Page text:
How to sew Yoga Waistband leggings with this free Yoga Waistband Legging Tutorial (includes link to a free legging pattern in girl’s sizes 3 to 14)
We are always in need of leggings over here and our latest obsession is these Yoga Waistband Leggings. I love that this style of legging can be whipped up using only a serger in about 20 minutes because you don’t have to deal with the extra hassle of adding in an elastic waistband. Of course, these can be made without a serger too, you would just want to use your specialty stretch stitches and reinforce the seams that will get a lot of pressure.
I’m a little slow in getting this legging pattern update on the blog, obviously, these photos were taken well before Christmas (we do not still have our lights up, lol!) and I really dragged my feet getting this post up. The main issues was I’d intended to include a start to finish video on how to make the leggings on a serger only, to accompany the serger giveaway post. But OMG, I had so much trouble with that video!!!
I tried to get fancy and use 2 cameras and on the first filming. I used my old cell phone as the 2nd camera for the video overlooking the serger and an error of some sort occurred during the filming. The file was corrupted and I couldn’t open it. So… I had to make another set of leggings and film it again! Then, after about 6 hours of video editing: Speeding up, slowing down, cutting out all the unnecessary footage and commentary, cutting the video into various clips, splicing them together in the appropriate order and adding the text overlays, something happened in the editing software and it crashed causing me to loose all the edits. (I actually have another version of software that autosaves, but the learning curve on that one is huge and I havent had the time to mess with it – though now, I think I will rethink that…)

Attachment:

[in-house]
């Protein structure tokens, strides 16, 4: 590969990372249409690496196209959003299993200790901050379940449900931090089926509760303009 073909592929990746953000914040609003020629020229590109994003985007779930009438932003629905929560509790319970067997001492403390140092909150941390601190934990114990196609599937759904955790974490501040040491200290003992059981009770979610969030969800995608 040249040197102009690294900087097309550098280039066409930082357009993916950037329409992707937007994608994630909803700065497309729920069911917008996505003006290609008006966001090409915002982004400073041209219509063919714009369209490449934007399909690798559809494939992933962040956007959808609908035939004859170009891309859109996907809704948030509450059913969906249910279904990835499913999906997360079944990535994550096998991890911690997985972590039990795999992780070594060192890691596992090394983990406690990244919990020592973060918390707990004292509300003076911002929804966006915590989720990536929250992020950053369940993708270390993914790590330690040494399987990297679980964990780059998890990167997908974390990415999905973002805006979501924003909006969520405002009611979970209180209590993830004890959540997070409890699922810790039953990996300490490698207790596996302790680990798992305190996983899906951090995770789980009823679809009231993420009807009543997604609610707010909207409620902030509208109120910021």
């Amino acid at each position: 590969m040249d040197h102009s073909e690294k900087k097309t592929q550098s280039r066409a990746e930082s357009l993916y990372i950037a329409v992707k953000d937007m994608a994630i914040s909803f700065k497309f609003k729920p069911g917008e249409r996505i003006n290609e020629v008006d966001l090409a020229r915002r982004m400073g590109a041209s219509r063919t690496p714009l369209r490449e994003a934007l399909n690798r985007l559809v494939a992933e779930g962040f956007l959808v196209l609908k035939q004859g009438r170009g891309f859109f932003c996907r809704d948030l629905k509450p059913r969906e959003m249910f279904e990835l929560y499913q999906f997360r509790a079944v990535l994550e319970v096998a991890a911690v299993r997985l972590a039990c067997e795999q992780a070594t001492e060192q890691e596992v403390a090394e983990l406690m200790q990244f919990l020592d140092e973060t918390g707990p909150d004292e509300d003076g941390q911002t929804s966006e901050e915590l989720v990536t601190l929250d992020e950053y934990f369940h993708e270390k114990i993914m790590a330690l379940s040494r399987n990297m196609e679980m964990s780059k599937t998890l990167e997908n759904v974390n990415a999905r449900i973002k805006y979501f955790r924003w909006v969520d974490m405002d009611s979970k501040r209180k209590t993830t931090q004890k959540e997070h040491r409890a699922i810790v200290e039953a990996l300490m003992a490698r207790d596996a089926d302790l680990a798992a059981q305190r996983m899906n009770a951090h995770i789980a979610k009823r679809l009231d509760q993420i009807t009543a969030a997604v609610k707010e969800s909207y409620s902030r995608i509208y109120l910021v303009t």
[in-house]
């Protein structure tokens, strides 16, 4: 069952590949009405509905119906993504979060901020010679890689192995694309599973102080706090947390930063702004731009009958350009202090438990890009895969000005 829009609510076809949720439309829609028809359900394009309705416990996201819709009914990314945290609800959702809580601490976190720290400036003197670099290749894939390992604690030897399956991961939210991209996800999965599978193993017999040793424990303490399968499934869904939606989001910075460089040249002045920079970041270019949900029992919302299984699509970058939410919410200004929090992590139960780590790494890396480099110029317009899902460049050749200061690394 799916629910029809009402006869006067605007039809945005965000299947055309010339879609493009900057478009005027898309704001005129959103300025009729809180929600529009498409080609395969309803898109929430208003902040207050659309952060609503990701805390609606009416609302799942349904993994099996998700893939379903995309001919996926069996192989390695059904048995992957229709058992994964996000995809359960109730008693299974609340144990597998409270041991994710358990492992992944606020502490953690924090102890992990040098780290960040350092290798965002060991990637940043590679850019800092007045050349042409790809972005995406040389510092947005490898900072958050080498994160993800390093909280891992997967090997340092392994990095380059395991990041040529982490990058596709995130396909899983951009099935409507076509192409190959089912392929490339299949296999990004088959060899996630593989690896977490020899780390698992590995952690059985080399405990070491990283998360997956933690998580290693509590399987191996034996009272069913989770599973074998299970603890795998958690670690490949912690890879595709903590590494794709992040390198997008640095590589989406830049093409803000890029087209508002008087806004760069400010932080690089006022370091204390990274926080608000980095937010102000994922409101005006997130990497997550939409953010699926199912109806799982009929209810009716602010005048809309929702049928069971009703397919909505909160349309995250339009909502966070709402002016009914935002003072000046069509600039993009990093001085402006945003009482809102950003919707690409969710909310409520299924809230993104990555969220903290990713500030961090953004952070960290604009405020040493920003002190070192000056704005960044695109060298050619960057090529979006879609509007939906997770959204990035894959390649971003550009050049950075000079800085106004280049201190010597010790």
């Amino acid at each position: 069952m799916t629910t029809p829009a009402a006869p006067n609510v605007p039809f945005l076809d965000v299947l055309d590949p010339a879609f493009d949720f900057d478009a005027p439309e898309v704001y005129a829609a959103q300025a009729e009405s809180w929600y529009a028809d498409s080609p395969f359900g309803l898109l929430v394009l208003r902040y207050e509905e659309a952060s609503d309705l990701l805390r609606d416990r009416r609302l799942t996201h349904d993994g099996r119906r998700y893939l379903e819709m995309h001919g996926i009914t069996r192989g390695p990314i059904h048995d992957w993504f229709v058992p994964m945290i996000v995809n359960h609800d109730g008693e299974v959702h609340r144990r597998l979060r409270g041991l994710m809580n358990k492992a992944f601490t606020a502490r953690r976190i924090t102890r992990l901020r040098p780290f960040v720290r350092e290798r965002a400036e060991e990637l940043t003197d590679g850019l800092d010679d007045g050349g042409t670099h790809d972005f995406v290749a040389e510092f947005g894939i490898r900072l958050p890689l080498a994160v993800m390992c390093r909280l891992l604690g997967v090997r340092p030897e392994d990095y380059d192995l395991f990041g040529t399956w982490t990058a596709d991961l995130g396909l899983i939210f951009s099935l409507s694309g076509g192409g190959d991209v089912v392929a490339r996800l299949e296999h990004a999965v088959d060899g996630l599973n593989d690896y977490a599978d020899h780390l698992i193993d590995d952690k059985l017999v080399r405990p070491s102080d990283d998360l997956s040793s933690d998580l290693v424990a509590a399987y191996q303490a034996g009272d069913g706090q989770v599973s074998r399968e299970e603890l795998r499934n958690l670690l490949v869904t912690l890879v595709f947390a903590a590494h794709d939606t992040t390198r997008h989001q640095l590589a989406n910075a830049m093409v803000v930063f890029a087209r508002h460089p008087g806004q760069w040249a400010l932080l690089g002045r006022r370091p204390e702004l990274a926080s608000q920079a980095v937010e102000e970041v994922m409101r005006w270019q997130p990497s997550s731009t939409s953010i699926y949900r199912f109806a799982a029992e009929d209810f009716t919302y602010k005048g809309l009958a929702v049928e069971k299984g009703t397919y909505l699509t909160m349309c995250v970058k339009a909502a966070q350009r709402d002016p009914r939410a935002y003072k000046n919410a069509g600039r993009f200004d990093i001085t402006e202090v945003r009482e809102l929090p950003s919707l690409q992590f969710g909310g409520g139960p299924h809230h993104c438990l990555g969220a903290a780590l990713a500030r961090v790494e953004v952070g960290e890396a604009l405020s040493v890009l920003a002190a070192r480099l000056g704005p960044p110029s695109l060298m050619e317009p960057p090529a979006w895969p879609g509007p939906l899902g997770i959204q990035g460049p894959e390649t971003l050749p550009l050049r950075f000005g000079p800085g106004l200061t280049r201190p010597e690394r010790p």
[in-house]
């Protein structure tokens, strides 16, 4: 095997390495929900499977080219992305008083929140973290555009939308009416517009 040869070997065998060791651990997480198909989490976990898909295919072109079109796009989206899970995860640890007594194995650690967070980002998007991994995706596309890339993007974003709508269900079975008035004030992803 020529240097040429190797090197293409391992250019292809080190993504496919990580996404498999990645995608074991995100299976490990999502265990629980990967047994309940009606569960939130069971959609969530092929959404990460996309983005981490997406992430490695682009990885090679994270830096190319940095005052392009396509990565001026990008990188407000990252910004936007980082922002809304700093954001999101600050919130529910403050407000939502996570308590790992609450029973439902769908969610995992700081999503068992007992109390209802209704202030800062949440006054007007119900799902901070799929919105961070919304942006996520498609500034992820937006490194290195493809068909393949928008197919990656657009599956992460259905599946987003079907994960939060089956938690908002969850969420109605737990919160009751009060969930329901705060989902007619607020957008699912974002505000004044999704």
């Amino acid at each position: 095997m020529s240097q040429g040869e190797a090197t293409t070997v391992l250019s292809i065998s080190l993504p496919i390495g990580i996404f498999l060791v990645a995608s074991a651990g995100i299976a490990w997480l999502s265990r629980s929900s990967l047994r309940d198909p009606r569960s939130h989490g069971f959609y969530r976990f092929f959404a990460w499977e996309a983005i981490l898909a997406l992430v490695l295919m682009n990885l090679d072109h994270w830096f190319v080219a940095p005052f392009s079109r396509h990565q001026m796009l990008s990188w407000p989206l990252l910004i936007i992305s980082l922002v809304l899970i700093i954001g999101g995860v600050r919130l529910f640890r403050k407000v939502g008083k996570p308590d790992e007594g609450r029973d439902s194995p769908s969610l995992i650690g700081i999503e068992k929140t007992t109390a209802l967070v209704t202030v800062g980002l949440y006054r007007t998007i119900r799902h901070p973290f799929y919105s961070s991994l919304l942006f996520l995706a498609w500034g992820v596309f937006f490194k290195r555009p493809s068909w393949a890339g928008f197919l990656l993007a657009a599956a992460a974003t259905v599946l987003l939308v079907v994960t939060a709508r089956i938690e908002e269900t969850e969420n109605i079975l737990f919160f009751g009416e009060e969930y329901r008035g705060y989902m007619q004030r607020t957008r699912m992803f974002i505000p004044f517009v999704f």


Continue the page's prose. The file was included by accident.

Since I was filming, I did not stop to take photographs and in order to just get the tutorial up, I had to make another set of leggings so I could photograph the steps.
And then, of course, I’ve also edited the pattern to fix a couple of things that always bothered me (like the way the back waistband seam came to a point instead of a gentle rounded edge) and I re-graded the legging pattern to add a size 14. (To get the word out on the new size/version, a new project/post works best.) So when I say some of these patterns have a ridiculous amount of time behind them, I am not kidding!!!